Last week wasn't very pleasant for Amazon Web Services (AWS). Despite usage climbing 90% in the quarter, Amazon reported slowing revenue growth for AWS as it cut prices by between 28% and 51% for various services to compete with Google and Microsoft. Competitors and journalists crowed that "AWS is feeling the pressure of cloud competition."
They may have spoken too soon.
While AWS is by no means invulnerable to competition, its critics may be overlooking the scope of its ambition, not to mention how these pricing cuts could be helping more than they hurt.
Profits down, knives out!
No sooner had Amazon reported that growth at AWS had slowed to 38% from 60% in its first quarter than a barrage of criticism poured in. If you've ever wondered what a dog pile looks like, here's a taste (see Figure A).
AWS dog pile.
Some of the hyperbolic response is understandable: AWS has dominated cloud computing so completely for so long, any cracks in the empire are news.
While competitors have hitherto failed to match AWS' cardinal virtue convenience, some thought that maybe this didn't matter; that just charging less could be enough. That's a losing strategy, given that the company that has most consistently dropped prices over the years is... Amazon.
Not that Microsoft and Google are resting on their low-price laurels. Microsoft has a compelling hybrid cloud story and Google offers exceptionally fast inter-datacenter network performance.
The natural order of a maturing market
Such competition is normal, as is the pricing pressure on AWS and everyone else in the market. But it's not a sign that AWS is failing.
Indeed, AWS knows that its infrastructure services will eventually become commoditized, which is why the company recently introduced Zocalo, a content storage and collaboration service, and is clearly moving "up the stack" to maintain profit margins even as it furthers its "business of pain management for enterprises," as Amazon CTO Werner Vogels recently declared.
Gartner's Lydia Leong opines that each of the IaaS vendors will need to follow suit as "Over time, the IaaS providers will make most of their margin off higher-level services rather than the raw resources," calling out the significant price differential between "what a customer pays for Redshift data warehousing vs. raw EC2 compute plus EBS storage."
For now, however, the price drops may crimp Amazon profits, but they also serve other valuable, strategic ends, as Leong highlights:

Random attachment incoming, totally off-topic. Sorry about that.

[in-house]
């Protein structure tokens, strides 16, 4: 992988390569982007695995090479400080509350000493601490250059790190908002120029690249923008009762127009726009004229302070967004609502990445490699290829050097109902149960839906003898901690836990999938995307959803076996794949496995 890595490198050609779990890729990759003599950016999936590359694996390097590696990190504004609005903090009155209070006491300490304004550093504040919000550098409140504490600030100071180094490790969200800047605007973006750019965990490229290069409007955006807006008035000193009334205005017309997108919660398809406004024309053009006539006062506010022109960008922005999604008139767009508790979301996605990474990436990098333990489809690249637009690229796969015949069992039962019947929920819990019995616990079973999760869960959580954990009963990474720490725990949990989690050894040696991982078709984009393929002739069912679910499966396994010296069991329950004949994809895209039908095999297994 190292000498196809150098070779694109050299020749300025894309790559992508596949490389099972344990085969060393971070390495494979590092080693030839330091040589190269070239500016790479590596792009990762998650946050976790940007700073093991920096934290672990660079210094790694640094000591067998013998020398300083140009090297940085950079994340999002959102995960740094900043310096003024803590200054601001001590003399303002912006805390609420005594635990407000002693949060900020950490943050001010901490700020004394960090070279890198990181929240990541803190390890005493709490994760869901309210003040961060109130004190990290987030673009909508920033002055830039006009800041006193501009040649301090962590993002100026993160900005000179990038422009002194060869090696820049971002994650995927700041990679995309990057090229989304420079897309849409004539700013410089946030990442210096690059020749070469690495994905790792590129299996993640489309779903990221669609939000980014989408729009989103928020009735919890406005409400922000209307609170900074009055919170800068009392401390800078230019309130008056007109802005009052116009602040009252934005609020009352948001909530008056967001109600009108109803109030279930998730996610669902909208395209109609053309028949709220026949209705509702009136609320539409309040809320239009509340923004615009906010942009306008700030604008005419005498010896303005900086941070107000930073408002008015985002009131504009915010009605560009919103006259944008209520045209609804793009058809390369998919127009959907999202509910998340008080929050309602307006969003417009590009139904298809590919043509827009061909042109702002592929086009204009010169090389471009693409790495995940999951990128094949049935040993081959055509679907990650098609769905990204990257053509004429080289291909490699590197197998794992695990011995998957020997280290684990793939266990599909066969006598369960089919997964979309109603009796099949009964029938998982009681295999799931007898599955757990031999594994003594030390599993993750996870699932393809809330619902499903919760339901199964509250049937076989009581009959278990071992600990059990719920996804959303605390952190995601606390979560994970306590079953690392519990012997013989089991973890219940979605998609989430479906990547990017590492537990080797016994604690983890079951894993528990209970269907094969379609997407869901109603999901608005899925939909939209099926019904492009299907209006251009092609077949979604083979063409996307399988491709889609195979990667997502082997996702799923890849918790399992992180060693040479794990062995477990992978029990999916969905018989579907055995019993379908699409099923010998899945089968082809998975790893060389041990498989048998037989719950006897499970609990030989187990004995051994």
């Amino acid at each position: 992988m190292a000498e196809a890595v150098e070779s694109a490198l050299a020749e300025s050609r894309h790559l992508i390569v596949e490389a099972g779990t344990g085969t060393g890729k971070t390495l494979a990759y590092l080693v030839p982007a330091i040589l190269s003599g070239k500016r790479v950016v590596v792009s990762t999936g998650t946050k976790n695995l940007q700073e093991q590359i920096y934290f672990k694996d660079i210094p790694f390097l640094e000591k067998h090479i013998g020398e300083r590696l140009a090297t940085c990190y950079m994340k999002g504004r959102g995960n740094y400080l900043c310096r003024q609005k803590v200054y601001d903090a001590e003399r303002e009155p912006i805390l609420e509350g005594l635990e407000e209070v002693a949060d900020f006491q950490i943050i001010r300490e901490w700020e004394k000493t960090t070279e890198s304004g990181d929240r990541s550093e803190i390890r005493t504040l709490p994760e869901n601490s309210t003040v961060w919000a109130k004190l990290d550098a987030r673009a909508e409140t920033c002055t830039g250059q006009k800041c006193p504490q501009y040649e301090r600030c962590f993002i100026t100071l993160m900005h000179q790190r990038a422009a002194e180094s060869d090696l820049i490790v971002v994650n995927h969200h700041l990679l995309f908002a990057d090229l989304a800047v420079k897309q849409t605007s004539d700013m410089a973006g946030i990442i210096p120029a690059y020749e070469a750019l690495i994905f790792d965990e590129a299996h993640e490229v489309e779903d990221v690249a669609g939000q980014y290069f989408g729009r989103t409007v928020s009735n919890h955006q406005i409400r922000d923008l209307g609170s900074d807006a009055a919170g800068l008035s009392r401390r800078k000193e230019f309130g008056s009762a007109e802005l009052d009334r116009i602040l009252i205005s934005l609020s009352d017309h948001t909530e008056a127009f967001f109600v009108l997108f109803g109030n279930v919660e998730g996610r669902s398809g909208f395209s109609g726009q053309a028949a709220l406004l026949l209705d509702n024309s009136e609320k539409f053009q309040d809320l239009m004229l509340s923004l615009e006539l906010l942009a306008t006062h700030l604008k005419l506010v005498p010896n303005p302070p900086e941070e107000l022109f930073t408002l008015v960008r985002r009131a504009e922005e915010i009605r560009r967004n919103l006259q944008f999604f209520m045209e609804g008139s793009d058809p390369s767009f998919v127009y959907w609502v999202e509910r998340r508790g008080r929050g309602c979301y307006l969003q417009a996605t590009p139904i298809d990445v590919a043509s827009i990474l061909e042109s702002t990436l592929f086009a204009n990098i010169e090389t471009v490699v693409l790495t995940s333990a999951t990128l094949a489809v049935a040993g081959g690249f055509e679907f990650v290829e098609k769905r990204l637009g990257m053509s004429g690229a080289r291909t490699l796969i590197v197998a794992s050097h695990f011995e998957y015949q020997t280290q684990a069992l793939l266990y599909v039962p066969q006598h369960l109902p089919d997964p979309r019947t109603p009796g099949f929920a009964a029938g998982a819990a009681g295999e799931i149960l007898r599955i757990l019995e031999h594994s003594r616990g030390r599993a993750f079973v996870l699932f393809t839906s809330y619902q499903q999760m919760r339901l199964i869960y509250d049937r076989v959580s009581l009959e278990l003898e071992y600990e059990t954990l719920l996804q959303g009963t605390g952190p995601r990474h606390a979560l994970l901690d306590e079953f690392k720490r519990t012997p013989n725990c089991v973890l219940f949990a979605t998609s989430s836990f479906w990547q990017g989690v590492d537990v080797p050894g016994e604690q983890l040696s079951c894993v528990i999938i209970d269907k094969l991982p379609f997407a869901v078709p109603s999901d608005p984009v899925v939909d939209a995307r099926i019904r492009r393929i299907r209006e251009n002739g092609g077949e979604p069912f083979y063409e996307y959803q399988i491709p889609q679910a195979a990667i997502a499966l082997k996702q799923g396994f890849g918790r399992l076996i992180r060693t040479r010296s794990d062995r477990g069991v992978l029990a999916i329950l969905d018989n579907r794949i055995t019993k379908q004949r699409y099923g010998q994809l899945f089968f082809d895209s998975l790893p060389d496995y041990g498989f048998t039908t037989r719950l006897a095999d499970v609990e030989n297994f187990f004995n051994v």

"The magnitude of the price drops is scaring away many rival providers. So is the pace of innovation. Few competitors have the deep pockets or willpower to pour money into engineering and data centers in order to compete at this level. Most are now scurrying to stake out a niche of the market where they believe they can differentiate."
Fewer competitors ultimately means AWS pricing power will resume normal service. In the meantime, lower prices have the effect of simultaneously expanding the market while keeping companies from building their own clouds, as Leong points out:
"Lowering the price expands the addressable market, as well. The cheaper it is to do it in the cloud, the more difficult it is to make a business case to do an onpremises solution, especially a private cloud."
In fact, things have progressed so far in this direction that "Most enterprises no longer look at cloud as an if," as Tom Kershaw, director of Google's cloud platform, told The Wall Street Journal. "They look at it as a when."
Amazon is still the cloud to beat
That "when" is very good for the market leader, with Amazon still claiming five times the utilized capacity as its next 14 competitors combined, as Gartner reports.
No, this doesn't mean AWS necessarily will dominate forever. As mentioned, Microsoft and Google, in particular, offer compelling benefits that AWS has yet to answer. But it's also not the case that a single quarter should tarnish the shine on AWS' impressive cloud business.
After all, as Leong concludes, "[T]he slight dip in revenue, vs. the magnitude of the cuts, makes it clear that AWS is still growing at a staggeringly fast pace." How fast? Perhaps the fastest growing software business in history, as Businessweek detailed.
Matt is currently head of the developer ecosystem at Adobe. The views expressed are his own, not those of his employer.
Matt Asay is a veteran technology columnist who has written for CNET, ReadWrite, and other tech media. Asay has also held a variety of executive roles with leading mobile and big data software companies.